Preacher curls take a unique approach on the traditional bicep curl. They focus on isolating the biceps, ensuring maximum muscle engagement. Whether using a free weight rack or a weight stack, the preacher curl remains a favorite in the weight lifting community.
How To Do a Preacher Curl
The essentials include a preacher bench and an E-Z bar. Here’s a step-by-step guide:
- Setup: Securely hold the E-Z curl bar at the close grip (inner handle). Your palms should be facing forward, slightly tilted inwards due to the bar’s design. This grip design reduces wrist strain and provides better bicep engagement.
- Starting Position: With your upper arms and chest against the preacher bench pad, hold the E-Z Curl Bar at shoulder length. This eliminates momentum, ensuring a strict curling motion.
- The Curl: Exhale and engage your biceps to curl the weight upwards. Once fully contracted, hold for a few seconds, emphasizing the contraction.
- Returning: Inhale as you slowly lower the bar, fully stretching the biceps.
- Repetitions: Continue for 10-15 reps or until failure.
- Variations: For a change, you can use a low pulley with an E-Z Bar attachment. This offers a different resistance curve. It also introduces variety into your routine. If you don’t have a preacher curl setup, you can go for bicep twist curls.
Your Gym Clothes Matter
Benefits of Preacher Curls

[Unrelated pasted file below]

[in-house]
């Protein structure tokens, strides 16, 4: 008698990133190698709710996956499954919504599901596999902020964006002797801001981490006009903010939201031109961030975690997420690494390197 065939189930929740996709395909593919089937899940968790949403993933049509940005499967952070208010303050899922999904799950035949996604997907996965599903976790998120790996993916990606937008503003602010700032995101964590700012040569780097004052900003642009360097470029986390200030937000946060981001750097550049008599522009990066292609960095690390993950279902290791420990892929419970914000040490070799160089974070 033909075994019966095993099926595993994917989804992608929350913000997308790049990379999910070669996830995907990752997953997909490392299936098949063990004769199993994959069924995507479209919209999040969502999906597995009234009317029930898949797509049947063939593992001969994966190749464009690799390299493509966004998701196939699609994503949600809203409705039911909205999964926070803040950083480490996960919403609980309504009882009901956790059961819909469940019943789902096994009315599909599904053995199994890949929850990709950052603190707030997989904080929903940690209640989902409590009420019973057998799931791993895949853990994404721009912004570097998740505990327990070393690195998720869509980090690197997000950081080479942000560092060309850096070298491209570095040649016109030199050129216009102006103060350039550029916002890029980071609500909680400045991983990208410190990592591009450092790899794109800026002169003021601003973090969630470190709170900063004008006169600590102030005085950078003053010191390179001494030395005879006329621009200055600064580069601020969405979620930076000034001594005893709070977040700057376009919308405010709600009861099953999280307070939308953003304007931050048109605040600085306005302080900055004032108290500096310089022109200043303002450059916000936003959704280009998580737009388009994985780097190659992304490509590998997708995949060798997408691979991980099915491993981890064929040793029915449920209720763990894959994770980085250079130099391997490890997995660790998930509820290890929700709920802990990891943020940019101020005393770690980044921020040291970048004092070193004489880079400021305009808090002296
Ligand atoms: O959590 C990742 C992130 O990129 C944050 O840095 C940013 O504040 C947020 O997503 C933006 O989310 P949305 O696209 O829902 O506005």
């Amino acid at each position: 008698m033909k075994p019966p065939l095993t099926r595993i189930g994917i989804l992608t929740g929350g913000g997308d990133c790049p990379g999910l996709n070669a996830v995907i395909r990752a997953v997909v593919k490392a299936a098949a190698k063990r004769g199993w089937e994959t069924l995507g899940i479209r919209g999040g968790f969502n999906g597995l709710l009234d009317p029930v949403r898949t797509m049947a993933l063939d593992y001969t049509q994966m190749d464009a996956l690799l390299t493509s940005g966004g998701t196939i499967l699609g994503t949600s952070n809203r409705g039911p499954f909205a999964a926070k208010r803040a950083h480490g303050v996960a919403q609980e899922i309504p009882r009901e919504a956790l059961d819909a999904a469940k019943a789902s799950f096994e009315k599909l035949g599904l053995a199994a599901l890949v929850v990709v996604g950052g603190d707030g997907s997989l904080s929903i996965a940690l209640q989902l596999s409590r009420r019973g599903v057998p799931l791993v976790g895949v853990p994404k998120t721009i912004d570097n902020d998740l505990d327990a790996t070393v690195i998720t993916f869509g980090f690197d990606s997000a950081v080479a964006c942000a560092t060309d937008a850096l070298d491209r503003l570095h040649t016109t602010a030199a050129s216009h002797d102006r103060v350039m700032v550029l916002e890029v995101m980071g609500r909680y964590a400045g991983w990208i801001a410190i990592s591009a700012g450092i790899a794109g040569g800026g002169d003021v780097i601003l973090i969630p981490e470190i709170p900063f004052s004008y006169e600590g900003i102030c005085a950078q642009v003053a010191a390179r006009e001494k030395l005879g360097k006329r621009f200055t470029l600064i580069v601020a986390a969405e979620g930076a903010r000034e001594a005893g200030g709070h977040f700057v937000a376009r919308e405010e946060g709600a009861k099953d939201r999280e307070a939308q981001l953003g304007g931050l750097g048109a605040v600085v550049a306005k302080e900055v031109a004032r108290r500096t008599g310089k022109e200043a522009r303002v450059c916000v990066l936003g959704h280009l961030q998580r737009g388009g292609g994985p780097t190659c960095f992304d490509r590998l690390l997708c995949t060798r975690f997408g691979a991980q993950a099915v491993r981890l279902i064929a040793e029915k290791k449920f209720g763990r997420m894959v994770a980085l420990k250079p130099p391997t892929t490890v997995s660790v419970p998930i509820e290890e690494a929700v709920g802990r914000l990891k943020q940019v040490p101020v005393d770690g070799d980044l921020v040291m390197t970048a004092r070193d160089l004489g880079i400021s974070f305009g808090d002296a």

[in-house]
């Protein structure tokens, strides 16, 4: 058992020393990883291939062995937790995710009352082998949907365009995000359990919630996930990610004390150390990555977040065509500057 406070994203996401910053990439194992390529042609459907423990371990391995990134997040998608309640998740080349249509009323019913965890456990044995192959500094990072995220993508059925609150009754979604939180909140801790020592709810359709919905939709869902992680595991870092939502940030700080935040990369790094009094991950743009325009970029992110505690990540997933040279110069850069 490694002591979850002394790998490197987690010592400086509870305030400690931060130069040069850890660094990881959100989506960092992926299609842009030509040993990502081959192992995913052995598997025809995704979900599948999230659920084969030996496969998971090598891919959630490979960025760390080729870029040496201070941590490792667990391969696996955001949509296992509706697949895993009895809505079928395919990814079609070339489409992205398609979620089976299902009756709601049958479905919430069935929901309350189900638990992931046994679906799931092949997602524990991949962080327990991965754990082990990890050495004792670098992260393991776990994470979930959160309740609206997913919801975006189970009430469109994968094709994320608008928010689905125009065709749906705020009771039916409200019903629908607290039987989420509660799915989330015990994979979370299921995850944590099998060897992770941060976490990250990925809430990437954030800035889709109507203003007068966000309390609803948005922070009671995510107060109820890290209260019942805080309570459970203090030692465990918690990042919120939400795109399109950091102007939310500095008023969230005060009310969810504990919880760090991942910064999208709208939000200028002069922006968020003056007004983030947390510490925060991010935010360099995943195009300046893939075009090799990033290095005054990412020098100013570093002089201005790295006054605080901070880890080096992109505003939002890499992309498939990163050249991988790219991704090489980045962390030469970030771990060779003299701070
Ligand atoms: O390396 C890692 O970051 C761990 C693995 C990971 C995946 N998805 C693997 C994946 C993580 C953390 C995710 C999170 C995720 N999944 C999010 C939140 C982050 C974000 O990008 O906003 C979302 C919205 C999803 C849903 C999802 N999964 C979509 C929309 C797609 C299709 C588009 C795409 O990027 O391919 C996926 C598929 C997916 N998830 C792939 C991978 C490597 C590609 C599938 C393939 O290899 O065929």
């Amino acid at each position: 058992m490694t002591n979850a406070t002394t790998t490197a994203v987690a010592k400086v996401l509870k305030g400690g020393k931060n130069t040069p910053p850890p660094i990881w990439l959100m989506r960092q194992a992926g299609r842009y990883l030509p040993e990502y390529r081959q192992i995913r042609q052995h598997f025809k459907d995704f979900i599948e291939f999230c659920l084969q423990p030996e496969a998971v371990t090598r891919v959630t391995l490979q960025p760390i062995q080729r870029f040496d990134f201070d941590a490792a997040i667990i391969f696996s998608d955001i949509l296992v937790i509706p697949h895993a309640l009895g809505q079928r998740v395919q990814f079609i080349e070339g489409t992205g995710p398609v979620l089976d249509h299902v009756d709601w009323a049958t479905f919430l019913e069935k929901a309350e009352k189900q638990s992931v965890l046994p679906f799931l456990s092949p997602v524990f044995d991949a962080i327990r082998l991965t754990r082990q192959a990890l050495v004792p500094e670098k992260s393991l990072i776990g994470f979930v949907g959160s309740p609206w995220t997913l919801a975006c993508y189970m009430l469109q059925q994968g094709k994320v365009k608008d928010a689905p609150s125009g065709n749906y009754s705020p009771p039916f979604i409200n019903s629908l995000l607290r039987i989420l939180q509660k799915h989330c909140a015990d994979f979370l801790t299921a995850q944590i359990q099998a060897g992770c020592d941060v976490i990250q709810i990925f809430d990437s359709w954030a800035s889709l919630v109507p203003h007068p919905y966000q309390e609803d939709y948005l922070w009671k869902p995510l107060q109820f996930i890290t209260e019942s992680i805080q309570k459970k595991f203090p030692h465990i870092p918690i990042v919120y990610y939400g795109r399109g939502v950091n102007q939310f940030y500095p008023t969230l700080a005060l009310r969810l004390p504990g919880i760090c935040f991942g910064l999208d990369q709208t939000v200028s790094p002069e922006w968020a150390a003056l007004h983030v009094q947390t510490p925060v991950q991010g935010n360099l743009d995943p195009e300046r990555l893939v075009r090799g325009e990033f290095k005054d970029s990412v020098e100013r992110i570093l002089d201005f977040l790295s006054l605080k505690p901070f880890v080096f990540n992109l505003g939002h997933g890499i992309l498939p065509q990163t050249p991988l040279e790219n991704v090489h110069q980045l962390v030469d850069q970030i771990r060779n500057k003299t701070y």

Beyond just muscle-building, preacher curls:
- Improve Negative Movement: This exercise focuses on the negative or eccentric move, helping you grow muscle and build strength.
- Maximize Muscle Engagement: The design of the preacher curl makes cheating difficult, ensuring maximum muscle engagement with every rep.
- Safety and Precautions: With its focus on form, the preacher curl reduces the risk of injury. However, you need to consult with a physician if you have any medical condition or injury. Incorporate proper warm-ups for mobility during your workout.
- Build Forearm Strength: With preacher curls, you also build strength in your forearms, helping you get overall sculpted, bodybuilder arms
If you’re a beginner, you can also go for bicep plate curls.
Bicep Curls vs. Preacher Curls
At a glance, both exercises seem similar. However, they’re executed in a different way – and that makes all the difference.
- Beginners vs. Pros: Those just starting out their fitness journey may feel more comfortable with bicep curls while pro gym-goers can incorporate preacher curls